In late August 1902, Wilbur and Orville Wright traveled from Dayton, Ohio, to Kitty Hawk, North Carolina, to test and develop one of their gliders on the windy dunes of the Outer Banks. Encamped in a rustic shed, they loved to tell their sister, Katharine, about their domestic ingenuity. In a letter dated August 31, Wilbur describes the brothers’ kitchen: “We also set up our table and covered the top with white oil cloth….”
More than a century later, on the evening of March 12, 2008, a young man named Ron Ciarmello called me with a remarkable story. “I think I have just found the original table from the Wright brothers’ camp,” he said.
As a Wright historian, I hear claims like this fairly frequently, and I was skeptical. Between the ravages of Outer Banks weather and coastal people’s practice of “salvaging” unattended property, it was unlikely the table had survived. And even if it had, how could you prove such a claim? Ciarmello had bought the table from a local family who said they had owned it since the days the Wrights had walked on the Outer Banks. But historians need more evidence.
Ciarmello had already done some homework. On the Library of Congress’ Web site, he had found a photograph of the shed’s kitchen that showed a corner of a table. “I swear it’s the same table in that picture,” he said. And he had found a second photograph of the table in a book I had written on hidden images in the Wright brothers’ photographs.
I asked Ron to e-mail photographs of his table, and when they arrived, my eyes popped. It’s possible, I thought. And if it was the real thing, it was a major find: The Wrights’ diaries and letters recount that the brothers did their writing and sketching on it. In a way, the table was the center of the camp.
A few weeks later, I went to Kitty Hawk to meet Ron and examine the table. It was smallish—the top was 39 5/8 by 30 inches. The base had once been part of a small writing table. There was an opening that once held a drawer. The legs were crudely formed on a lathe, each one a little different.
Most of the top’s pine boards were attached to one another with tongue-and-groove joints, and I concluded that they had once been part of a crate—the kind the Wrights used to ship equipment, tools, and flying-machine parts from Dayton. Someone had written on the underside of the top “W. Wright, Elizabeth City, NC.” This was probably the shipping address the Wrights had inscribed on the crate. And the writing looked like handwriting on other items the Wrights owned.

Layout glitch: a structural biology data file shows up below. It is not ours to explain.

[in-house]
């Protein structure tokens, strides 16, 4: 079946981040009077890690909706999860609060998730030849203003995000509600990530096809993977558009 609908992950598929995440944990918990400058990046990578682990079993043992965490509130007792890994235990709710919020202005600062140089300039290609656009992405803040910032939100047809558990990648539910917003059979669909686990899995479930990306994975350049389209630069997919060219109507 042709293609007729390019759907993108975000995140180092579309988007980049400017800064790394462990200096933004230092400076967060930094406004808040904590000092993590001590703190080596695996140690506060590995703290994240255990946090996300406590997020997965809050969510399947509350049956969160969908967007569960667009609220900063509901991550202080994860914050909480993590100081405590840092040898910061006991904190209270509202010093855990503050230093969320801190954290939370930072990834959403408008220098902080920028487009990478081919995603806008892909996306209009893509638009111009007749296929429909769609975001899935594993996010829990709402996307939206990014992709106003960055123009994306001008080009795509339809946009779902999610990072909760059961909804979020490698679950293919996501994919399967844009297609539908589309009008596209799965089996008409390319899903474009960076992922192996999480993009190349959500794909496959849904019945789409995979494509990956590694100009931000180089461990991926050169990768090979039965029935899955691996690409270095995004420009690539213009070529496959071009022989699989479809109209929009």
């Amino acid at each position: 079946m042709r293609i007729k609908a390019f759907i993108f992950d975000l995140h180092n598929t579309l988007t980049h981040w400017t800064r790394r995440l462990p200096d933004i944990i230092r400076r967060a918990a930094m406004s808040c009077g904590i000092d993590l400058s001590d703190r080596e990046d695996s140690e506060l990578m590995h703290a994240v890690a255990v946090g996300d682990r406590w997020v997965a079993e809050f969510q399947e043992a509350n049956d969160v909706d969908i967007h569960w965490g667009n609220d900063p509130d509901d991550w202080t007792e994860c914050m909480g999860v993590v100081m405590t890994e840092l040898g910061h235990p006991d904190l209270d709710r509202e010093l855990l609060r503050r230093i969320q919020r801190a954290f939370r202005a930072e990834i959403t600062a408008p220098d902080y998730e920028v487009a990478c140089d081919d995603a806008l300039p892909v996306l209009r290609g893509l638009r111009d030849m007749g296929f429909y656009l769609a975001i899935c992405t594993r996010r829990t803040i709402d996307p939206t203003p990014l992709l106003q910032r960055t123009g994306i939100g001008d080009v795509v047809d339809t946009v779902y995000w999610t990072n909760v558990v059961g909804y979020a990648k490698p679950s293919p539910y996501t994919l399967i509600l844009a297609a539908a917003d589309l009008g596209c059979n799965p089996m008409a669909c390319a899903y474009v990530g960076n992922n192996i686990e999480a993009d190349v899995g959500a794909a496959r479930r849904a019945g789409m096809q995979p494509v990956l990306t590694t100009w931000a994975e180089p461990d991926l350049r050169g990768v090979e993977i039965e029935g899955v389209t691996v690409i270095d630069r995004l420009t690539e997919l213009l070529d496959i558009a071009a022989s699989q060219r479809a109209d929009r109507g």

One piece of evidence convinced me that this was indeed the table from the Wrights’ camp. Two strips of wood were used to widen the top, and they were different from the crate planks: Unlike pine, they had a fine linear grain, typical of high-quality wood, likely spruce. I believe they were from a stash of wood that the brothers reserved for repairing their ash-and-spruce aircraft. Though the Wrights were eager to build the 1902 glider—the one on which they first achieved controlled flight—they appear to have used a little precious flying-machine material to finish the table.
I enlisted the help of photo-analysts at the school where I teach, East Carolina University, and we matched the table’s wood grain, leg turnings, and nail holes with those visible in the photograph in my book. We later took the photograph and the table to my documentary editing class, and the students identified tiny holes that could have been left by tacks holding down the oil cloth covering.
When we looked at this nondescript piece of furniture, we could then envision the late-night scribbling, pounding of fists, and Eureka! moments. The table became infused with the aura of mystery that surrounds places where humans made history.